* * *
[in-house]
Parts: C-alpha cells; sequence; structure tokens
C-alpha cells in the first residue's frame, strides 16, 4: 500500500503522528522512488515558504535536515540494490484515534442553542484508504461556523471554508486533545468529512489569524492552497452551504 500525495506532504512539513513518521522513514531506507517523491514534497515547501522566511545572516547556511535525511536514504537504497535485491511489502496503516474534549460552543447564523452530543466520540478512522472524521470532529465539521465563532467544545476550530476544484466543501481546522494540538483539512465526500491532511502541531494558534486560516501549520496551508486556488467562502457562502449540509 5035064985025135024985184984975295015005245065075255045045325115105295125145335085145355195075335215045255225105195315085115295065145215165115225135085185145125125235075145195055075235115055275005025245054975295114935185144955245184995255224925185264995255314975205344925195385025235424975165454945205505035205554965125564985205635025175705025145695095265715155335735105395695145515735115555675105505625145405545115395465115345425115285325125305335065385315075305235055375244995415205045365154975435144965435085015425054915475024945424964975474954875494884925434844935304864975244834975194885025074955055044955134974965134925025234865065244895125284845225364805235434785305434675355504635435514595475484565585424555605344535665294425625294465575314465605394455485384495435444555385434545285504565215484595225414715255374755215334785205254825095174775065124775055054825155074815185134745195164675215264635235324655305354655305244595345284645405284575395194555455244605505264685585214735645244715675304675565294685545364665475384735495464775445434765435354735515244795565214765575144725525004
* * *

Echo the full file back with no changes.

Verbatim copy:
[in-house]
Parts: C-alpha cells; sequence; structure tokens
C-alpha cells in the first residue's frame, strides 16, 4: 500500500503522528522512488515558504535536515540494490484515534442553542484508504461556523471554508486533545468529512489569524492552497452551504 500525495506532504512539513513518521522513514531506507517523491514534497515547501522566511545572516547556511535525511536514504537504497535485491511489502496503516474534549460552543447564523452530543466520540478512522472524521470532529465539521465563532467544545476550530476544484466543501481546522494540538483539512465526500491532511502541531494558534486560516501549520496551508486556488467562502457562502449540509 5035064985025135024985184984975295015005245065075255045045325115105295125145335085145355195075335215045255225105195315085115295065145215165115225135085185145125125235075145195055075235115055275005025245054975295114935185144955245184995255224925185264995255314975205344925195385025235424975165454945205505035205554965125564985205635025175705025145695095265715155335735105395695145515735115555675105505625145405545115395465115345425115285325125305335065385315075305235055375244995415205045365154975435144965435085015425054915475024945424964975474954875494884925434844935304864975244834975194885025074955055044955134974965134925025234865065244895125284845225364805235434785305434675355504635435514595475484565585424555605344535665294425625294465575314465605394455485384495435444555385434545285504565215484595225414715255374755215334785205254825095174775065124775055054825155074815185134745195164675215264635235324655305354655305244595345284645405284575395194555455244605505264685585214735645244715675304675565294685545364665475384735495464775445434765435354735515244795565214765575144725525004